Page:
Minor Blues - Introduction

Tutorial: Minor Blues
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Minor Blues - Progression 1

Hi everyone! Welcome to this tutorial on the minor blues.

The minor blues is much like our beloved standard blues in many ways. It contains 3 primary chords, is generally 12 bars long and doesn't follow our standard ideas of music theory - in other words it's more of a feeling or sound than a theoretical musical idea.

Unlike our standard or major blues which contains dominant 7th or major type chords, our minor blues contains only minor chords (usually minor 7th chords for a jazzier sound).

We'll be looking at a minor blues in the key of A. By doing so we come across 3 minor chords necessary to create our blues sound. They are:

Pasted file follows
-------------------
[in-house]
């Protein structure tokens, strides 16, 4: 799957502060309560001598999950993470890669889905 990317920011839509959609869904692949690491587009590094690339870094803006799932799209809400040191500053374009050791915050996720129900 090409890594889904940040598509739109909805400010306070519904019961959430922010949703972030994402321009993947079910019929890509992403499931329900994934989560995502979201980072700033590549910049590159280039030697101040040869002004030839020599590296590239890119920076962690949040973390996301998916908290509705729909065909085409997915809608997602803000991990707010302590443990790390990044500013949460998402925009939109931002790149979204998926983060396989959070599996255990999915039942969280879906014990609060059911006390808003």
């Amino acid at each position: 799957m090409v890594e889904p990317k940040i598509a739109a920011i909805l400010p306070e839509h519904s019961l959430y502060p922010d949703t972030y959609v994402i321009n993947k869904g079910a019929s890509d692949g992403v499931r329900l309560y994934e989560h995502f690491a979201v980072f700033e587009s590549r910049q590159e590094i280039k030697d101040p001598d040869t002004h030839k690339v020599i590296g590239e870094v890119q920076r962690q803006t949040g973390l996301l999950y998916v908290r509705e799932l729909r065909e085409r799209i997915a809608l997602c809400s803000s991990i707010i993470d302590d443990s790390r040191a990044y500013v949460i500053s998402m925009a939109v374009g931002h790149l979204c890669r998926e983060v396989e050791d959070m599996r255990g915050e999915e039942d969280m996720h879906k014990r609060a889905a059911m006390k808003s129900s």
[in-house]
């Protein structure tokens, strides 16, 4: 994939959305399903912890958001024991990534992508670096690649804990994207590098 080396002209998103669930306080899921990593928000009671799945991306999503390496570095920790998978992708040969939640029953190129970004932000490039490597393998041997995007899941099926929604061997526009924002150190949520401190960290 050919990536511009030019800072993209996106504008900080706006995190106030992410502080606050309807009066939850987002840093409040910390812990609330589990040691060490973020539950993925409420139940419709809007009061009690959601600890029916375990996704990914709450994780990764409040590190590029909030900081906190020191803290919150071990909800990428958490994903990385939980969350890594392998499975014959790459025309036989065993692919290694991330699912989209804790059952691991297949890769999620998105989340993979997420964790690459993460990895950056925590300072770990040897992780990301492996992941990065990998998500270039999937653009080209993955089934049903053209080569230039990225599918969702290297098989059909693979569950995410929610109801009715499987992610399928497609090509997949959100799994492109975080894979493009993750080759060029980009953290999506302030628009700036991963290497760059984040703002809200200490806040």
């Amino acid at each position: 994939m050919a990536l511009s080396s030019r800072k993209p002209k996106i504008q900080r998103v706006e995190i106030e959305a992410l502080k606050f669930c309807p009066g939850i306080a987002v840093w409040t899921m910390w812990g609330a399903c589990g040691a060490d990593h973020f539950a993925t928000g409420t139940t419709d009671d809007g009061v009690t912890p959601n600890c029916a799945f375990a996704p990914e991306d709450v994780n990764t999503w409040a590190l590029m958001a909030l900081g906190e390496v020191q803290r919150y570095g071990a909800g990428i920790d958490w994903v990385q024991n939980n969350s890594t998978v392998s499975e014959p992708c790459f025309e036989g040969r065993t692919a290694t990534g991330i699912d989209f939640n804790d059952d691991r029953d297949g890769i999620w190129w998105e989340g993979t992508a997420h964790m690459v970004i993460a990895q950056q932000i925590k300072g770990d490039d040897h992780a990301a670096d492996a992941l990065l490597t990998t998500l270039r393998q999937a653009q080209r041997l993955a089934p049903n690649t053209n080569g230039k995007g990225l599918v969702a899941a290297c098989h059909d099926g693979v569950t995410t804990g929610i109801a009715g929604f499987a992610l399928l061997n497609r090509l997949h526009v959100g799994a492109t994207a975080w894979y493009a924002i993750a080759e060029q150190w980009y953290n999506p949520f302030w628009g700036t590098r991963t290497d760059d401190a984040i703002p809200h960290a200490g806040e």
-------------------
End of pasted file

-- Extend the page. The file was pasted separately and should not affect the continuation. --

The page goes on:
Am, Dm and Em. In a blues we always have a I chord, a IV chord and a V chord. Our Am chord is the I chord, Dm the IV chord and Em the V. For the moment don't worry about why we name the chords that way - we can save this for another tutorial. It's just good to have this knowledge now as it's something you'll hear people referring to a lot.

Throughout the course of this tutorial we'll be gradually altering and adding to our chord sequence ending up with a rather sophisticated blues progression moving through five different permutations. As such this tutorial is categorized as both beginner and intermediate level. Feel free to skip to the intermediate level tutorials if the first few chord progressions are too easy.

Move on to the next video and we'll look at how we can combine these chords to create our minor blues!